Everything you need to know about registering for VAT

VAT can be intimidating for anyone who runs their own small business, especially those who are already struggling with paperwork and are unsure of HMRC’s rules. Our guide explains what VAT is, how it affects your business and when you need to register.

A quick introduction to VAT

VAT is short for ‘Value Added Tax’, and is charged on most sales of goods and services in the UK.

When your business makes sales, you don’t charge VAT to your customers unless you’re registered with HMRC to do so. Sales on which VAT would normally be charged are called “taxable sales” or “VATable sales”. Sales that are exempt from VAT, or outside the scope of UK VAT, are not taxable sales.

You only have to register your business if its annual taxable sales are over the limit set by HMRC which is £90,000 from 1st April 2024.

When do you need to register for VAT?

If your annual taxable sales are above £90,000 per year - or they are set to pass that limit in the next 30 days - then you must register for VAT. This is called compulsory registration.

In some cases you may wish to register before you reach the threshold. This is called voluntary registration and it can help your cashflow, because being registered for VAT allows your business to claim back input VAT on its costs. However, if your customers are members of the general public or small businesses that aren’t registered for VAT, it may not be a good idea to register voluntarily, as you would have to charge your customers VAT which they wouldn't be able to claim back. This could result in many of your customers paying more for the same goods or services.

How to register for VAT in the UK

Most people register for VAT online. If HMRC accepts your application for registration, they will send you a certificate which will also show your business’s unique VAT reference number.

What happens after you register?

Once your business is registered for VAT, then it has to charge VAT on all the taxable sales it makes to its customers. The VAT you charge to your customers is called ‘output VAT’. You can use our VAT calculator to work out how much output VAT you should charge.

Your business will also be able to reclaim some of the VAT that its suppliers charge. Bear in mind that there are some supplies on which you won’t be able to reclaim VAT, such as entertaining anyone other than staff. VAT that can be reclaimed is called ‘input VAT’.

In order to declare how much output VAT you’ve charged and input VAT you’ve reclaimed, you must file a regular VAT return to HMRC. Your VAT return shows your business’s output VAT minus its input VAT - and the difference is what you must pay to HMRC.

If your input VAT is greater than your output VAT, you’ll get a refund from HMRC.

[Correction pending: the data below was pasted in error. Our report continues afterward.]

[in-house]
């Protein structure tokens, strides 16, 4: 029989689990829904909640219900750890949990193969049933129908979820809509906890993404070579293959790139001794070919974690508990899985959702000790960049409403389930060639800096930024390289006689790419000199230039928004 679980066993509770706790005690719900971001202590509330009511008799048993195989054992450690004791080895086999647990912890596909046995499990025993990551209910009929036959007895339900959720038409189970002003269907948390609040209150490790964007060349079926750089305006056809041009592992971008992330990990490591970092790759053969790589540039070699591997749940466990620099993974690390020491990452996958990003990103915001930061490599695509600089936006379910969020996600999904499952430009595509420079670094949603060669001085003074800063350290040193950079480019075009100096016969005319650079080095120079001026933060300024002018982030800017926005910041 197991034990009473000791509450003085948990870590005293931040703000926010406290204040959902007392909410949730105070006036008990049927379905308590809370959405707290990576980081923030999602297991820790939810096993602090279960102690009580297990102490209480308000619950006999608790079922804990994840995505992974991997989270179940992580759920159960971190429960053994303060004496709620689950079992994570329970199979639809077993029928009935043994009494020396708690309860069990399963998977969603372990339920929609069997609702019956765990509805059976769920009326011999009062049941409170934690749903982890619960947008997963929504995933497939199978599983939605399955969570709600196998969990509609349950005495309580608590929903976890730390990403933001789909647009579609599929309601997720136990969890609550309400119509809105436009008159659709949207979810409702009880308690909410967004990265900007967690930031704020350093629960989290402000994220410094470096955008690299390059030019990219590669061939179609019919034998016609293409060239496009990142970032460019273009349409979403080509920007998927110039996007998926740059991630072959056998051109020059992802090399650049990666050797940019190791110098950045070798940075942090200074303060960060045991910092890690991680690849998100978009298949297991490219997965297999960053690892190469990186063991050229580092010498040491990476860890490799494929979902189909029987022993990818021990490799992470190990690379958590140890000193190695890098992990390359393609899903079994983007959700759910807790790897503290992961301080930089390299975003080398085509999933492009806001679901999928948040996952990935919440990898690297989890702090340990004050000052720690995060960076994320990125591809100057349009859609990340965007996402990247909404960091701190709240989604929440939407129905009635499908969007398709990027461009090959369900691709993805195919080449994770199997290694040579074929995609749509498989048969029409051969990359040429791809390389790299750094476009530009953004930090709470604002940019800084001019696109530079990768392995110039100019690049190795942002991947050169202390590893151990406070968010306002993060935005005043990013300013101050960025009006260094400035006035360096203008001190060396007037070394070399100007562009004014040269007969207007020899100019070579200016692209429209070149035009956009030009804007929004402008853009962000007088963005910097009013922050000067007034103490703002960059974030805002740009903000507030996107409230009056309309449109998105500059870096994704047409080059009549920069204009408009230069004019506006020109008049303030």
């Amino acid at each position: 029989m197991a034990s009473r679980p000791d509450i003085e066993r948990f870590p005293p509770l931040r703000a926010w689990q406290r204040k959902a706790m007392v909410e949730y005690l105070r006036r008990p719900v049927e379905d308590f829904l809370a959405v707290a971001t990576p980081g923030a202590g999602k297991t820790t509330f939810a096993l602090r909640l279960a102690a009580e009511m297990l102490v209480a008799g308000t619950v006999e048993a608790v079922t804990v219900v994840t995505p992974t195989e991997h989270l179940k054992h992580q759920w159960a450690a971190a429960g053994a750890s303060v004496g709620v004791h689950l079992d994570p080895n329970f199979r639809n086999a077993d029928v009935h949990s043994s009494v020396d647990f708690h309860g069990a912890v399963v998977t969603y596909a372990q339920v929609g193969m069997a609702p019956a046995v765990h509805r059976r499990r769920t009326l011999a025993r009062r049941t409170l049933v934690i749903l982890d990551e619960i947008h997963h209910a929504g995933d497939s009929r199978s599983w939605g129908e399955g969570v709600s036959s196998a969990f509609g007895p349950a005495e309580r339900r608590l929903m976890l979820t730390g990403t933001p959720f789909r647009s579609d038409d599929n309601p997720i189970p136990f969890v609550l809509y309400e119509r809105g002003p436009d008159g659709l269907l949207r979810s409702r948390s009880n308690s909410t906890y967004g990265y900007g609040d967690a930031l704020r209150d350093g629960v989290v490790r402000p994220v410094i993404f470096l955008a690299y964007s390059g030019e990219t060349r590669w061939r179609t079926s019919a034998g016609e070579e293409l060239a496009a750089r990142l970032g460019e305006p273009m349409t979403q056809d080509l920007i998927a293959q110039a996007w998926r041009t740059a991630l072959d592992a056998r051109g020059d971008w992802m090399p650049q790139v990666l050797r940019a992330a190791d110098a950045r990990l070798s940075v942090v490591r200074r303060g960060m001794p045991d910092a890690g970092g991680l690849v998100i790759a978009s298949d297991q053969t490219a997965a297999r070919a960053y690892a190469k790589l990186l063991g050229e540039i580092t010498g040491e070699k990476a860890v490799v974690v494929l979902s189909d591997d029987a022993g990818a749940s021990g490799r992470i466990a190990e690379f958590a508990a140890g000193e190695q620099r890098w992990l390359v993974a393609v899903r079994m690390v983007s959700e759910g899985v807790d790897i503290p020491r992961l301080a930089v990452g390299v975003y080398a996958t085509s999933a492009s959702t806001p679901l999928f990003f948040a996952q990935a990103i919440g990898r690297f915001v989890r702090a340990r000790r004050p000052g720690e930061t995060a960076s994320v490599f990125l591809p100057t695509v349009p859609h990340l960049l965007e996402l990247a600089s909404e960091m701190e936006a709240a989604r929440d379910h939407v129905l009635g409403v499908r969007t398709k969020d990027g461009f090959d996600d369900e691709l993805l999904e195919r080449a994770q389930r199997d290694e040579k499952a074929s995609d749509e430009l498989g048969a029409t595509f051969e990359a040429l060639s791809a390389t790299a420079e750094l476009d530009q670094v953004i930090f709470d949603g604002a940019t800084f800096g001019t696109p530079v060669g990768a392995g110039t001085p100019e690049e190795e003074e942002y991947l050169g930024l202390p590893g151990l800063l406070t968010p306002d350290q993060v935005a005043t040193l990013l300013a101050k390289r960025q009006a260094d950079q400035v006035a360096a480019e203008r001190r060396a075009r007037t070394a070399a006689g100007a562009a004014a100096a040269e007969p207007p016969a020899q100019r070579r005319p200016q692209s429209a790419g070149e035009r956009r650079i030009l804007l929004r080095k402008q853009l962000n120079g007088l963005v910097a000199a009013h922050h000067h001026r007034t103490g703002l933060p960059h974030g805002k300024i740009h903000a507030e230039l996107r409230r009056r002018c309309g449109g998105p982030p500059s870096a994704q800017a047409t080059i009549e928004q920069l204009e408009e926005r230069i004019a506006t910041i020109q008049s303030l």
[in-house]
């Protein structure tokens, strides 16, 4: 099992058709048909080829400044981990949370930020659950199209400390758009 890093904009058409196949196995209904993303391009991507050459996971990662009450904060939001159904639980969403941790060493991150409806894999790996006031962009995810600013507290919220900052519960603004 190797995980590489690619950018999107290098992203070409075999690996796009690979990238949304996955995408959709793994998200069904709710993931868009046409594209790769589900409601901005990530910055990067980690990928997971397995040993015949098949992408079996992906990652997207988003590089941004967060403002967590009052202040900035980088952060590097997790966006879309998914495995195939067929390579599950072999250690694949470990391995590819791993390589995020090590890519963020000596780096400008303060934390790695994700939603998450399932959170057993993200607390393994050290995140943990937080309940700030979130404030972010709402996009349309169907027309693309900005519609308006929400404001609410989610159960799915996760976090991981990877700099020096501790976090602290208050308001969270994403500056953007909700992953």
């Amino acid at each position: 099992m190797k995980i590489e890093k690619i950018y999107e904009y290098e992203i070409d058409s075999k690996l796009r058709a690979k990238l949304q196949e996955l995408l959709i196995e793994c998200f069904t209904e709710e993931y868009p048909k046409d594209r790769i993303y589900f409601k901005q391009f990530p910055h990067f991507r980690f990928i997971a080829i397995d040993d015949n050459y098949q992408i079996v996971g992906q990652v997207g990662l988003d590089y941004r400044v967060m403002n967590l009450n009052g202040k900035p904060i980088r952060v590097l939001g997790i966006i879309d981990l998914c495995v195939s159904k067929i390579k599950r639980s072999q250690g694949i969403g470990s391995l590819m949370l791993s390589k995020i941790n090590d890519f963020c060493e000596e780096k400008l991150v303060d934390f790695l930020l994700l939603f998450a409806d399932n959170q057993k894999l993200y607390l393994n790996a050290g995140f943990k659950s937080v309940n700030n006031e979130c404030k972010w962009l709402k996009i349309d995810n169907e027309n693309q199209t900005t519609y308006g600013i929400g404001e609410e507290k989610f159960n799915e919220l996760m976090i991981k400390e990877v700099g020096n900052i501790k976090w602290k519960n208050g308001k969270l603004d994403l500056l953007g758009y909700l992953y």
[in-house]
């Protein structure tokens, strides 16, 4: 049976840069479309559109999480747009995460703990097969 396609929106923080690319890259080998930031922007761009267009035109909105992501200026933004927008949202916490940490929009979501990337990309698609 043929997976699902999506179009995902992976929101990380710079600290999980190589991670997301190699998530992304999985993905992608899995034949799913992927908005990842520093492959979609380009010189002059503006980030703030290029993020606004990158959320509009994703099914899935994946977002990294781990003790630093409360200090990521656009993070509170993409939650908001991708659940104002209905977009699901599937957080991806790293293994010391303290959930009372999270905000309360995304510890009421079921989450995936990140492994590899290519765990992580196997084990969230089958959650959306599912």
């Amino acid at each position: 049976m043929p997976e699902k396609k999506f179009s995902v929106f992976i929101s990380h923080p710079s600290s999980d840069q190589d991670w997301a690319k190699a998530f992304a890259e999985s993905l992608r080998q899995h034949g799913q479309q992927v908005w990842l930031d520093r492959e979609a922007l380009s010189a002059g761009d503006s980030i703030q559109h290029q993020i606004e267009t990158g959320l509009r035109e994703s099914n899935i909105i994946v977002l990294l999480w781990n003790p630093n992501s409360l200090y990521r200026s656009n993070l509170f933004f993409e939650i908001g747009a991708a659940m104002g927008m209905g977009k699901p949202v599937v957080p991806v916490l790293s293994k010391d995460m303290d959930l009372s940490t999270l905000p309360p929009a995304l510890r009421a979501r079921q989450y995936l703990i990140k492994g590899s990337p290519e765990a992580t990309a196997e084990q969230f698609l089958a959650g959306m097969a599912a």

Filing your VAT return using FreeAgent

FreeAgent generates Making Tax Digital-compliant VAT returns automatically based on the accounting data you enter each quarter. When your VAT return is due, you can file it directly to HMRC from the software.

VAT return in FreeAgent

Find out more about VAT in FreeAgent

Managing the transition period

You apply to be registered for VAT as from a certain date, so there will usually be an interim period between that date and the arrival of your certificate and VAT registration number. You’ll have to charge output VAT on any sales after your registration date – but until your VAT registration number arrives, you won’t be able to issue official VAT invoices. In the interim period you’ll need to add the relevant rate of VAT - usually 20% - to the total value of all your invoices as from the date from which you’ve applied to be registered.

Once your VAT registration number comes through, you’ll need to re-issue any invoices that you issued to your customers during the interim period. This is so that your customers have official VAT invoices and can reclaim input VAT on the goods or services they’ve bought from you,

Remember that VAT can be exceptionally confusing, so if you have any queries about VAT and how it affects your business, you should check with HMRC or speak to an accountant for more advice.

Disclaimer: The content included in this guide is based on our understanding of tax law at the time of publication. It may be subject to change and may not be applicable to your circumstances, so should not be relied upon. You are responsible for complying with tax law and should seek independent advice if you require further information about the content included in this guide. If you don't have an accountant, take a look at our directory to find a FreeAgent Practice Partner based in your local area.